ANDREW FRANCIS WALLACE/TORONTO STAR Dr. Ravi Retnakaran of Mount Sinai Hospital poses with a vial of insulin at the hospital’s research facility on Tuesday. Mount Sinai is launching a clinical study aimed at putting type II diabetes into remission with pre-emptive insulin therapy. Research shows this method of therapy could reduce the number of Canadians suffering from the disease.
And Dr. Ravi Retnakaran, who sees it as just that, is leading the way.
“The immediate implication is that we have good evidence that this will work,” he said of the data results published Tuesday in the Lancet Diabetes and Endocrinology journal. “If the current trial is successful, it would give you a very different way of treating diabetes. You treat it intermittently.”
The study could impact how the medical community plans treatment for diabetes patients. Currently, insulin therapy is the last line in patient treatment. By the time insulin is prescribed the beta cells in the pancreas, which produce insulin, have been damaged beyond repair.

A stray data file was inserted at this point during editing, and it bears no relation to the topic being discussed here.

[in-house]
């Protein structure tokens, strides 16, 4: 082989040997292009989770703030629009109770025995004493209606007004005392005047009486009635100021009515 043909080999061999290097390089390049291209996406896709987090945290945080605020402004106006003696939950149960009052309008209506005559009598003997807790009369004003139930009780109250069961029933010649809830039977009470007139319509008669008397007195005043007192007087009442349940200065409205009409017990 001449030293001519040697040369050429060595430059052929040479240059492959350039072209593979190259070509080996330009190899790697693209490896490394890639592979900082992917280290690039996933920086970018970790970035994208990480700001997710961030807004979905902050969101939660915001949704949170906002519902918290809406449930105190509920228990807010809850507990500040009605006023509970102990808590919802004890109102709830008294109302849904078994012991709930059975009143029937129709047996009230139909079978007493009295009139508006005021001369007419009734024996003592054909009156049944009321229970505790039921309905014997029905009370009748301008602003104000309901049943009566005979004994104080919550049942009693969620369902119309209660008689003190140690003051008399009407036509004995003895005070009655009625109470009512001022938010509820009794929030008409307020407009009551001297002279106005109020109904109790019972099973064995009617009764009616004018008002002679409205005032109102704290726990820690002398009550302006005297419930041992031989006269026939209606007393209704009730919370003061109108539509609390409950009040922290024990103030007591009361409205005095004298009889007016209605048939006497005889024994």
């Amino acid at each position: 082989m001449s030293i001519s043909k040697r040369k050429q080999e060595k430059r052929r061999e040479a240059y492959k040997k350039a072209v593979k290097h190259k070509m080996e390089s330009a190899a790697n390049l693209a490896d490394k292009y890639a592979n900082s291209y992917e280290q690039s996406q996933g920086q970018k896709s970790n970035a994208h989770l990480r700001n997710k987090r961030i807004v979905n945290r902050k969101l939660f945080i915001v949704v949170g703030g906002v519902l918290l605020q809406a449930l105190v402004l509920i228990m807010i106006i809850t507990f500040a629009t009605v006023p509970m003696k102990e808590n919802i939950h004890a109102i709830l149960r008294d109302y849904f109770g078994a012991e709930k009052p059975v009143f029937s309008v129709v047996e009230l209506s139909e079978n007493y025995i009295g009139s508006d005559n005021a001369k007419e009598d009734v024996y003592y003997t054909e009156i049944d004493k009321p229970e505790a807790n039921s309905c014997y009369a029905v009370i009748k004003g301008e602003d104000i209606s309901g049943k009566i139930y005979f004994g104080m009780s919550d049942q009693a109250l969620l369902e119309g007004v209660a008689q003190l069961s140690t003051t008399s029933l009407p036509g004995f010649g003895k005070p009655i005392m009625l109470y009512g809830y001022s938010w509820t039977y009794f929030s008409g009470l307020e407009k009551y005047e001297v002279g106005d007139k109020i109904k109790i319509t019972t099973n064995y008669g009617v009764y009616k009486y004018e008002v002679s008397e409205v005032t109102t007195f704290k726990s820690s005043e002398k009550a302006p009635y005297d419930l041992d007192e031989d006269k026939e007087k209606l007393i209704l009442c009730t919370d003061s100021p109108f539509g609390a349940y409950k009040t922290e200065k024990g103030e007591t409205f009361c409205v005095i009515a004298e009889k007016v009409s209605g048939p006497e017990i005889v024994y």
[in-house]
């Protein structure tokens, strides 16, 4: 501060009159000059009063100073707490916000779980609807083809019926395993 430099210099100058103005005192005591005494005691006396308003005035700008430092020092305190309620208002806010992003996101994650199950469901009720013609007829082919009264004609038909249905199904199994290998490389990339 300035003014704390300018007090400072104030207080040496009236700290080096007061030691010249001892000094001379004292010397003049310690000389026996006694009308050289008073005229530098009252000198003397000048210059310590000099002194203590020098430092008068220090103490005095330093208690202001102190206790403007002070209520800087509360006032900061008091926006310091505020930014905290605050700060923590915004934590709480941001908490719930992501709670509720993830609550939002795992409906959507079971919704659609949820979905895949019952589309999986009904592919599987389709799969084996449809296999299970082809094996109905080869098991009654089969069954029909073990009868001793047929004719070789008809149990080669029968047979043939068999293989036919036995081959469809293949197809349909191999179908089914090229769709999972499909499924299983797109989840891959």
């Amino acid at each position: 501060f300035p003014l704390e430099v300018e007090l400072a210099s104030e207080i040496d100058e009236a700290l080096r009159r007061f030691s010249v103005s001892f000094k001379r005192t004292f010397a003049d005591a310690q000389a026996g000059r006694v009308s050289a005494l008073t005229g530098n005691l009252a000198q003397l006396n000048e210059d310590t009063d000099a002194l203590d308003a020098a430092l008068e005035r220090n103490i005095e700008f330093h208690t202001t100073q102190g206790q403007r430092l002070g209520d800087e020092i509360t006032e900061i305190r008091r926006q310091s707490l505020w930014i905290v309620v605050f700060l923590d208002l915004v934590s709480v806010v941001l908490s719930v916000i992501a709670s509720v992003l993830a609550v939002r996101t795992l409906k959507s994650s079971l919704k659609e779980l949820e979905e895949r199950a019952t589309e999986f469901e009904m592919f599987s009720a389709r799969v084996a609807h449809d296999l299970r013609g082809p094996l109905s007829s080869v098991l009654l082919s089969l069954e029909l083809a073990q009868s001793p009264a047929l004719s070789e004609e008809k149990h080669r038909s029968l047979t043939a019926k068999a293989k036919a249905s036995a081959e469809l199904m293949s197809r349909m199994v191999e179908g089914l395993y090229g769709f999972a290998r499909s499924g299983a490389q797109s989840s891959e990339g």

“None of our current medications can change this,” he said. “The usual course is they start on one medication and we add another and another and in the end many patients will require insulin permanently.”
By treating patients early on it could preserve the function of the beta cells and alter the normal progression of the disease, he added.
The hopes are future diabetes treatment will be as “easy as getting a haircut” for patients, Retnakaran said. It is anticipated weekly intensive insulin therapy every few months in the very early stages of the disease will improve patients’ quality of life by forcing the disease into remission permanently.
“It’s preventative in terms of preventing the deterioration of the beta cells,” he said. “The hope is this is a way we could stop it.”
The new Mount Sinai clinical study will also be supported by study sites in London and Hamilton.